Tracy Corrigan, who writes for the Telegraph on banking and the like, is excited. While walking her dog on Sunday she discovered that a Tesco Express is about to open, not 50 yards from her house. She foresees a future liberated from the boredom of ordering the same items week after week online because she can’t think what else to buy. Shopping in-store she will find all sorts of goodies.
She thinks her position is, “actually rather radical” and goes on to explain that there are numerous websites dedicated to the “negative impacts of supermarket power” (none are mentioned, but see Tescopoly) and declares she is mounting a counter-insurgency following up with the quite remarkable (and wholly unsubstantiated) assertion that, “The small number of large chains in this country makes competition more intense.”
Yet what is most interesting about this piece is the comments. If you analyse them into pro on the one hand and anti or neutral on the other then, on a rough count, they divide nearly 2:1 against Tesco. If you exclude the neutrals and overseas comments, then the antis have it by over 4:1. Does this mean that things are about to change in Tescoland?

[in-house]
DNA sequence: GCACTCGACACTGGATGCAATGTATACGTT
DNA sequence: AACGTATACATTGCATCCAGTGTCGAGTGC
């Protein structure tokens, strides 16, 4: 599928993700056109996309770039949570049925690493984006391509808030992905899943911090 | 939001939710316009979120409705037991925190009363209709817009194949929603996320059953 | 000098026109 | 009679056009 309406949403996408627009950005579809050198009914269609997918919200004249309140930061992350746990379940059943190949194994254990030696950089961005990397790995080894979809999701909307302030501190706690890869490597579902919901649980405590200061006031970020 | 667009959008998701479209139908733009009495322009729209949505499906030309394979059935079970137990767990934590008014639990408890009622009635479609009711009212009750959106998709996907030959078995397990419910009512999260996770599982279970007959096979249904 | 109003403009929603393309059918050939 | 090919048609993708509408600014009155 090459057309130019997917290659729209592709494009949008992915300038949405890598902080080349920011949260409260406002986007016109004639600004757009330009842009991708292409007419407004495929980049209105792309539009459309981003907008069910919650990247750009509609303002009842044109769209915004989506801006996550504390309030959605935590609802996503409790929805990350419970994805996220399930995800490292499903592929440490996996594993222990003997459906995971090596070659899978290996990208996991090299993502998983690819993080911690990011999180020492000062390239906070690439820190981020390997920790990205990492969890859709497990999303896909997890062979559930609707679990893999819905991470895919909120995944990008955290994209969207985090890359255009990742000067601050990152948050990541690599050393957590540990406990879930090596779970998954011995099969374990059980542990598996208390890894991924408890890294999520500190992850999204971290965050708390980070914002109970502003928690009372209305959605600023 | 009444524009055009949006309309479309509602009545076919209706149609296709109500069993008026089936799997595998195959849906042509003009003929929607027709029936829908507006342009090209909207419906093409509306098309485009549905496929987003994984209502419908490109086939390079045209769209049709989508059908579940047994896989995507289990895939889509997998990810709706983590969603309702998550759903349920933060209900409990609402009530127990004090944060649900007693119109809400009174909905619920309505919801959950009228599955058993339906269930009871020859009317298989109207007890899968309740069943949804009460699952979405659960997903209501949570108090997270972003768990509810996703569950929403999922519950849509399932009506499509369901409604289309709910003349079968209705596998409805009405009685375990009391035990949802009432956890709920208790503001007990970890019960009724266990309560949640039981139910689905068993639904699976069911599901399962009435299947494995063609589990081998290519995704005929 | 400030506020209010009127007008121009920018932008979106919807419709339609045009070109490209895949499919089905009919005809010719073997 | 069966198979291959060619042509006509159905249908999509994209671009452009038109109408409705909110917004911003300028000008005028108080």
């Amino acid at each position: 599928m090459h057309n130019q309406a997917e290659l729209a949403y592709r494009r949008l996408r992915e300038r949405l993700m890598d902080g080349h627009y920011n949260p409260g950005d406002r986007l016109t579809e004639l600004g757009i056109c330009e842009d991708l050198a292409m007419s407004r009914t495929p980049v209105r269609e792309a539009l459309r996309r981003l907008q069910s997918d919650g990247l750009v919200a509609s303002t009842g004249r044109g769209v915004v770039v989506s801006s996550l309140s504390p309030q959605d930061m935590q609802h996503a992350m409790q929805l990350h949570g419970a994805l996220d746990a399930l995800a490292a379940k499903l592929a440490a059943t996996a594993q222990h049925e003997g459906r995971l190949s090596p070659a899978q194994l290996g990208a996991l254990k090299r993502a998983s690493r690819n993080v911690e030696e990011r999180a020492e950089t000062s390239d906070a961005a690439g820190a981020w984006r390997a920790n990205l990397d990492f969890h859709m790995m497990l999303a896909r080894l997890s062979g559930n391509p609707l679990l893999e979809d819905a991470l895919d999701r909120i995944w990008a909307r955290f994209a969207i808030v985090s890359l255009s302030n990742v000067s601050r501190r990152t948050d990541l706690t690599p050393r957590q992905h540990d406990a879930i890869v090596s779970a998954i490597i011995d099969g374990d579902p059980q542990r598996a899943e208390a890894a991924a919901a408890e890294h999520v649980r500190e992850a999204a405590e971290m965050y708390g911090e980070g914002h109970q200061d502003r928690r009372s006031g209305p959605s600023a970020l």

I think it might. Since the supermarkets first arrived here in the sixties they have benefited from a favourable political and commercial environment – albeit one that has evolved and changed greatly since then – and this has underpinned their success. However, nothing stays the same for ever and the economic case for supermarkets in their present form evaporated some time ago. Good PR on the part of the supermarkets, a widespread belief that the market is always right (or at least much righter than anything else) and the dreadful habit of UK politicians of all parties to follow rather than lead have protected the supermarkets from any political fallout from loosing the economic case. While the comments on Tracy Corrigan’s piece don’t prove that public opinion has definitively changed any more than the first swallow proves that spring has finally arrived it is, nevertheless, a clue; two years ago the balance of pros and antis would have been very different.
To understand how and why things have changed consider the stages that have got them from then to now.
Stage 1. Government policy was changed in the sixties to favour the growth of ‘big retail’. The hope was that powerful retailers would force suppliers to deliver better prices and quality (at the time they had a deserved reputation for supplying shoddy goods). A particular aim was (and is) ’cheap food’ – a policy that presumably dates back to the Corn Laws. Thus, when the first supermarkets arrived from the USA in the mid sixties (remember the supermarket scene in The Ipcress File in which an early specimen is clearly the height of contemporary cool) they were welcome as a way of galvanising both the retail sector and also the rest of the supply chain.